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April 18, 2014 | NPR · The agreement calls on all parties to refrain from violence, requires that illegally-armed groups disarm and that control of government buildings be returned to Ukrainian authorities.
 
April 18, 2014 | NPR · President Obama said enrollment under the Affordable Care Act reached 8 million after the deadline was extended by 2 weeks. The figure represents a turnaround from the disastrous debut of the website.
 
April 18, 2014 | NPR · Morning Edition spent a lot of time recently reporting from the U.S.-Mexico border. President Obama has deported 2 million people from the U.S. But many say that number is misleading.
 

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April 20, 2014 | NPR · California farmers produce an enormous proportion of American produce, but the state is now experiencing a record-breaking drought that is being felt throughout the state and the U.S.
 
April 20, 2014 | NPR · It's been a grim Easter Sunday in South Korea as the death toll continues to rise from the ferry disaster that left nearly 300 passengers, many of them high school students, dead or missing.
 
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April 20, 2014 | WBUR · Newlyweds Jessica Kensky and Patrick Downes each lost a leg in the Boston Marathon bombing. Rescue the assistance dog helps fetch keys and push buttons, bringing warmth and joy as the couple recovers.
 

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April 19, 2014 | NPR · The search continues for hundreds of people, mostly students, who were on board a South Korean ferry when it sank this week. Correspondent Anthony Kuhn shares the latest with NPR's Wade Goodwyn.
 

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April 20, 2014 | NPR · Monday is the 2014 Boston Marathon. Security will be tight, and this year's race will be an emotional event that will be about more than who wins.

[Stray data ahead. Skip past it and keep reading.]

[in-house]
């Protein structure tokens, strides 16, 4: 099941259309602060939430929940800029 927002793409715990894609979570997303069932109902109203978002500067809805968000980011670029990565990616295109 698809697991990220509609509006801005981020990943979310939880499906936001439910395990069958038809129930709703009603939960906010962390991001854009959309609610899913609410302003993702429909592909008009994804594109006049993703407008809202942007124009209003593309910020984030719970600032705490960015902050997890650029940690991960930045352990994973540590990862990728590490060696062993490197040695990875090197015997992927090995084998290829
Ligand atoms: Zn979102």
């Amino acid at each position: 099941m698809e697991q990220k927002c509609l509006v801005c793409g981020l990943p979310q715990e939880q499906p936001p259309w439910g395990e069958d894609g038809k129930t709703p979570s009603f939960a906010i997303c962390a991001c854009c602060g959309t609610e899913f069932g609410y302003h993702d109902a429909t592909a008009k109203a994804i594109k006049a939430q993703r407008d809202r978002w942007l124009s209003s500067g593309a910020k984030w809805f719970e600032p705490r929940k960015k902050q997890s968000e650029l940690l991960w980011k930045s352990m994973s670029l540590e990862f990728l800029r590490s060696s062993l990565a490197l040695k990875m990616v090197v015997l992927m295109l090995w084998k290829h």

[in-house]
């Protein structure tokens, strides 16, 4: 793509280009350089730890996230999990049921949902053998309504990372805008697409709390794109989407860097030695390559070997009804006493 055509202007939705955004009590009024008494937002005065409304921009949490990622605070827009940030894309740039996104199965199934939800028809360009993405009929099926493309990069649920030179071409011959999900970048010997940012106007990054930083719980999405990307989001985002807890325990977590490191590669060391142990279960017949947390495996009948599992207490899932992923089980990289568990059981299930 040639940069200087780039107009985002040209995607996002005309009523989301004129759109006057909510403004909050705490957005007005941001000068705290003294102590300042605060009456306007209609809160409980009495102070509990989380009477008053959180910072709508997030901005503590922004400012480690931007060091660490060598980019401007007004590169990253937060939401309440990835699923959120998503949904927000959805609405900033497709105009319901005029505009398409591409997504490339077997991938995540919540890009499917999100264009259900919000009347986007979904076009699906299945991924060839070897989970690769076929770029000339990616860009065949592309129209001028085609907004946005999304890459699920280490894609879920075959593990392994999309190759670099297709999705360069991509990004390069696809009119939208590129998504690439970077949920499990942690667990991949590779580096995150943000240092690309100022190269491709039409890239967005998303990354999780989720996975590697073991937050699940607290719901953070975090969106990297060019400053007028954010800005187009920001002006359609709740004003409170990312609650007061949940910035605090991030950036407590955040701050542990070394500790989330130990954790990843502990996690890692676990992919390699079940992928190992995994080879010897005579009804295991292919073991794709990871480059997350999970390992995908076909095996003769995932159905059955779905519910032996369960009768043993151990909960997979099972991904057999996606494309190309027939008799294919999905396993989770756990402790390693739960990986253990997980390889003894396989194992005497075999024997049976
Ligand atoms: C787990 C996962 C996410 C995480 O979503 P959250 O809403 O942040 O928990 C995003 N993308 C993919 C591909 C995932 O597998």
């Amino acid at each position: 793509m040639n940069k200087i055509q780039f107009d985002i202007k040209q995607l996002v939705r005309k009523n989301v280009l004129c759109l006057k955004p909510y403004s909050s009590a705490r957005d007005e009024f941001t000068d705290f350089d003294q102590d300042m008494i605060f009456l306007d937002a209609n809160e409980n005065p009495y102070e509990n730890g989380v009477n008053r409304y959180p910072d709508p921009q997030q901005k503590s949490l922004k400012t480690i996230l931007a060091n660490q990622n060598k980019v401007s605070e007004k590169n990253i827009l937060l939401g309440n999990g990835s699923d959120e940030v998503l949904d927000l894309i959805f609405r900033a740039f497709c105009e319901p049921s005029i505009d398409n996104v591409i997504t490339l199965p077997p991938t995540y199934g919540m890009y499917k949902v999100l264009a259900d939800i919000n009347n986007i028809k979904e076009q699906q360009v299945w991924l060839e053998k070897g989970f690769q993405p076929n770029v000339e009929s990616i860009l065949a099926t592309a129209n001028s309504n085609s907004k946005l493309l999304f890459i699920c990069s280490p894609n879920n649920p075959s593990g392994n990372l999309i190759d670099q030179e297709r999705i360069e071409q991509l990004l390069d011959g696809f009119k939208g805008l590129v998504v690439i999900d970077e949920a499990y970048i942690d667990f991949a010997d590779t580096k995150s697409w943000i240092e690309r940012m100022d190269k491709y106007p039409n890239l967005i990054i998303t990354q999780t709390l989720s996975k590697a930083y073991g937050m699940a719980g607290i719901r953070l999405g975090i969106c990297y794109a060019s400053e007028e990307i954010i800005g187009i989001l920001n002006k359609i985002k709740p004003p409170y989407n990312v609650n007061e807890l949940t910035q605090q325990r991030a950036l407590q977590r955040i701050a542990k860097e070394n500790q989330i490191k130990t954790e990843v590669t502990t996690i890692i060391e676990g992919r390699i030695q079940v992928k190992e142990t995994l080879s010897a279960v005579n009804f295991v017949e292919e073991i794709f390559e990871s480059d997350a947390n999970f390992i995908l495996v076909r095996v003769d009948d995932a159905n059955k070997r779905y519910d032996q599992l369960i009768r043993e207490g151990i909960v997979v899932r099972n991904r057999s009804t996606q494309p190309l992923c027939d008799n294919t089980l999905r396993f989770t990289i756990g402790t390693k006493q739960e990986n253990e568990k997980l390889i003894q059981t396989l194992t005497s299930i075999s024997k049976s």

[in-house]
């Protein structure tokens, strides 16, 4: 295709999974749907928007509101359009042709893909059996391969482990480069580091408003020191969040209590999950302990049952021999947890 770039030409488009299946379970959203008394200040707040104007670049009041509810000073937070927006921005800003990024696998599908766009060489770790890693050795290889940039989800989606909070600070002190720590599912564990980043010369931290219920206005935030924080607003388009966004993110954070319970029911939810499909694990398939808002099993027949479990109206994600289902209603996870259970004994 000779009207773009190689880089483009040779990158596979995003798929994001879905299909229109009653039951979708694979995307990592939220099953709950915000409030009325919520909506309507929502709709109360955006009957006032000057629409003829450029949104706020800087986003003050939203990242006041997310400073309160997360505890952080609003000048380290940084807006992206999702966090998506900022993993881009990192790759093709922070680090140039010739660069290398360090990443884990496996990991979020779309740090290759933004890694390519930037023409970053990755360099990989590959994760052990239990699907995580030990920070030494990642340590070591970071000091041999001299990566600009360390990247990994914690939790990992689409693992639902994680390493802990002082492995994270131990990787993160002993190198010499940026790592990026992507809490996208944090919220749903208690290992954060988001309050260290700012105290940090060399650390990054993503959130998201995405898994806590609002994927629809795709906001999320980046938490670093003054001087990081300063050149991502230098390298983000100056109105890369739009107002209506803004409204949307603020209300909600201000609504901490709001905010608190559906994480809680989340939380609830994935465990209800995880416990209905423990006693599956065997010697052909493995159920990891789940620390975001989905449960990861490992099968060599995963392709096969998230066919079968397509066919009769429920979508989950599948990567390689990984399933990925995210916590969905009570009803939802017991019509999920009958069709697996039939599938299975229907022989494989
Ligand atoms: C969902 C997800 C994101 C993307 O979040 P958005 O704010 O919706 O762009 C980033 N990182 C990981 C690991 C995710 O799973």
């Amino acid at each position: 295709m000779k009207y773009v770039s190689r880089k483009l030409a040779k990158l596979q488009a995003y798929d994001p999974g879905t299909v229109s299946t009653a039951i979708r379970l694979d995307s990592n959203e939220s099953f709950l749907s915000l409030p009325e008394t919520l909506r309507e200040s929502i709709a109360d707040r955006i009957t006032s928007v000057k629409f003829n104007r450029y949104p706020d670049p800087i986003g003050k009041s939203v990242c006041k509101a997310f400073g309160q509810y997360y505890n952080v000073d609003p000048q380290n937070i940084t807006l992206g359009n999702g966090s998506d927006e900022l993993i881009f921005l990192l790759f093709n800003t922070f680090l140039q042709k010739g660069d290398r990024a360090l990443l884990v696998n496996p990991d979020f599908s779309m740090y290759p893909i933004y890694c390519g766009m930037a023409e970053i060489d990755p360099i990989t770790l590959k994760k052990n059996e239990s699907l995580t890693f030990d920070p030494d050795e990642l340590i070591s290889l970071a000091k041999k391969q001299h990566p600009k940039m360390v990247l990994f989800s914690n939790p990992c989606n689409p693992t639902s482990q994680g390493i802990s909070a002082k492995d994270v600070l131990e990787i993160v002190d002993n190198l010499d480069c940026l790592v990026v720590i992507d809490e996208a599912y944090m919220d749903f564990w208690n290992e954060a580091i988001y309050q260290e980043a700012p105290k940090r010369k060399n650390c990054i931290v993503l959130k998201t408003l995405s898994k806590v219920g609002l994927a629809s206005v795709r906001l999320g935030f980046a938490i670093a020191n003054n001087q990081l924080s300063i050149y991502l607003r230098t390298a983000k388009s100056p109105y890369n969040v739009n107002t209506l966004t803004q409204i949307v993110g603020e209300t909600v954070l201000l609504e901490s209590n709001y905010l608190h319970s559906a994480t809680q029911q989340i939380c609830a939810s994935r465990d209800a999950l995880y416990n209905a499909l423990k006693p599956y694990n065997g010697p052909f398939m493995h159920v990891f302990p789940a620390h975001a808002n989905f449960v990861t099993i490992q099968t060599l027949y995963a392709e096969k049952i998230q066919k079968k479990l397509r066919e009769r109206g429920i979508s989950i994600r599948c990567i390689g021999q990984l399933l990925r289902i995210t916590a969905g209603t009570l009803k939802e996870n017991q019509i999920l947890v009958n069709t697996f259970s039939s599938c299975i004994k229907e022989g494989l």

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Chess players

Aug 23, 2012 — In fiction, Robert Harris explores a financial crash and Jennifer DuBois recounts a fateful meeting. In nonfiction, Thomas Friedman and Michael Mandelbaum analyze how the U.S. lags, Tony Horwitz looks at abolitionist John Brown and Adam Gopnik considers the meaning of food.
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May 21, 2012 — For Nancy Pearl, beach reading doesn't mean light reading. NPR's go-to librarian has dug up a diverse mix of titles old and new — a selection of mystery, memoir and more.
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Jan 30, 2011 — Bobby Fischer might have been the greatest chess player who ever lived, but he was a deeply troubled man who descended into paranoia and hatred. Author Frank Brady, who knew Fischer, charts his rise and fall in a new biography.
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Mar 13, 2009 — Psychologists seem to have a fancy word for every conceivable fear known to man or woman. Nyctophobia, fear of darkness. Phagophobia, fear of swallowing. Agyrophobia, fear of crossing the street. Blennophobia, morbid fear of slime. And the phobia de jour, triskaidekaphobia. Commentator Paul Hoffman explains.
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Feb 20, 2009 — Thirty-four-year-old Gata Kamsky is the United States' best hope for chess. The last two Americans to excel in the game suffered mental meltdowns, and understandably so — chess is a rigorous exercise not suited for the faint of mind. But Kamsky, who is in the midst of an eight-game match in Sofia, Bulgaria, has a real shot at playing the world chess champion later this year. That is, if he can keep his wits about him.
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May 14, 2007 — Most people know Josh Waitzkin as the young chess prodigy from the book and movie Searching for Bobby Fischer. He has since written a book called The Art of Learning: A Journey in the Pursuit of Excellence.
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